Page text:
# Why a vector field can not be used to describe gravity?

1. Dec 9, 2015

### Chhhiral

In many books of general relativity I have found the following statment:
a vector field produces repulsive forces between like charges so can not be used to describe gravity.
But they do not show it. How can i show it or where can I find a book or a paper in which it is shown?

Please, to avoid misinterpreting my question read the post published in the session of General Physics: "Vector field: one aspect that everyone knows but nobody shown"

References:
Hobson, Michael Paul, George P. Efstathiou, and Anthony N. Lasenby.General relativity: an introduction for physicists. Cambridge University Press, 2006. pag:191
"A gravitational theory based on a vector field can be eliminated since such a theory
predicts that two massive particles would repel one another, rather than attract."

Gasperini, Maurizio. Relatività Generale e Teoria della Gravitazione. Springer Milan, 2015. pag:27

the English version should be: Gasperini, Maurizio. Theory of Gravitational interactions. Springer Science & Business Media, 2013. at the chapter: "Towards a relativistic theory of gravitation".

I found the same assertion in other books...

2. Dec 9, 2015

### Demystifier

Note, first, that classical electrodynamics is a relativistic vector theory and the force between charges of equal sign is repulsive. So in essence, vector theory of gravity would be like classical electrodynamics with all charges (interpreted as masses) positive, hence with repulsive forces.

Or is there a way to avoid that conclusion? There are 2 ways, but both lead to problems.

First, it s possible to write down "natural" equations of motion for attractive vector gravity, but such equations of motion cannot be derived from a Lagrangian and do not have conservation of energy-momentum.

Second, it s possible to write down a Lagrangian that leads to attractive vector gravity with conserved energy-momentum, but in such a theory kinetic energy is negative.

It all boils down to first writing the equations of classical electrodynamics (for both EM field and the matter), then artificially changing some sign to get a force of the opposite sign, and finally exploring the other consequences of that change of sign. Depending on your imagination, you can make such a change of sign at different places, leading to different theories with different properties.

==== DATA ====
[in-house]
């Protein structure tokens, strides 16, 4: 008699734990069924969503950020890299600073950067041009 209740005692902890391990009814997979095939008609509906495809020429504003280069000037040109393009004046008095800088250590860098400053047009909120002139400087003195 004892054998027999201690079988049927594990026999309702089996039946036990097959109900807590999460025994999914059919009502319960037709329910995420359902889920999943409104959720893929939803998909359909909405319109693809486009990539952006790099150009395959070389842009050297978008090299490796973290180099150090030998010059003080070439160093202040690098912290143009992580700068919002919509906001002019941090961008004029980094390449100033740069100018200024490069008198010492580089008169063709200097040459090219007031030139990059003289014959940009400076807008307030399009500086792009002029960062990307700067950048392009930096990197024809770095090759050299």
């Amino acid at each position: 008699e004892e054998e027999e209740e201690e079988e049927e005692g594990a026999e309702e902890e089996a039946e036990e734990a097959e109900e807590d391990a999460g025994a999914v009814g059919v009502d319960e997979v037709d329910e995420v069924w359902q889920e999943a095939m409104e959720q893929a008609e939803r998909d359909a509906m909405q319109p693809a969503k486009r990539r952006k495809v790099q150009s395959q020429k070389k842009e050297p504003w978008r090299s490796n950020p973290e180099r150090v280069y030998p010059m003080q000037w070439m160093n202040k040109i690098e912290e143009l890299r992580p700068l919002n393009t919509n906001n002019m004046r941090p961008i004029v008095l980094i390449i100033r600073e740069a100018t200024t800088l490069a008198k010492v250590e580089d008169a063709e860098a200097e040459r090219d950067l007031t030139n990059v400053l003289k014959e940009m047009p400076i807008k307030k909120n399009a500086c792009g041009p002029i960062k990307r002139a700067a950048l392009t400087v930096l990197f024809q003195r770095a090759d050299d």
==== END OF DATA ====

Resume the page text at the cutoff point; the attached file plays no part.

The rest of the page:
Misner Thorne Wheeler - Gravitation
Exercise 7.2 (page 179).

Last edited: Dec 9, 2015
3. Dec 9, 2015

### Chhhiral

Thank you very much, I'll read it immediately

4. Dec 9, 2015

### robphy

Possibly useful: https://www.quora.com/Quantum-Field-Theory/Why-do-particles-of-odd-integer-spin-generate-forces-which-can-be-both-attractive-and-repulsive-whereas-particles-of-even-integer-spin-only-attract [Broken]
(I haven't read through it yet... and probably won't have time to do so for a while.)

Last edited by a moderator: May 7, 2017
5. Dec 9, 2015

### Chhhiral

@robphy
Very interesting, thanks!

6. Dec 9, 2015

### bcrowell

Staff Emeritus
Since there are valid classical explanations, I don't see a strong motivation for looking to QFT for an explanation.

Here's are a couple of very simple explanations that may be little hand-wavy, but that I think probably work.

Explanation #1: Suppose we had a localized source of gravitational radiation, and the radiation was monopole in character, like some sound waves. The source would have to be an oscillating mass, but that would violate conservation of mass-energy. So we can't have gravitational monopole radiation. Nor do we expect to have gravitational dipole radiation from a localized source, because that would violate conservation of momentum. So the lowest multipole we expect is quadrupole.

Explanation #2: We define gravitational mass as the thing that's measured by the observation that a cloud of test particles, initially at rest with respect to one another, begin to converge, so that the cloud's volume decreases. If we see the cloud contract like this, we say that there is a mass somewhere inside the cloud. Since gravitational waves can propagate in a vacuum, the effect of a gravitational wave as it passes through a cloud of test particles must be to distort the cloud without changing its volume. This would presumably cause an initially spherical cloud to undergo an ellipsoidal distortion. Such a distortion acts like a quadrupole mode of polarization, not a dipole mode. One way to see this is that if you rotate the polarization by 180 degrees, it's the same.

7. Dec 9, 2015

### bcrowell

Staff Emeritus
Don't you mean that the energy of gravitational waves is negative? In the MTW exercise you refer to, the kinetic energy of the material particles is the same, including sign, as in ordinary E&M.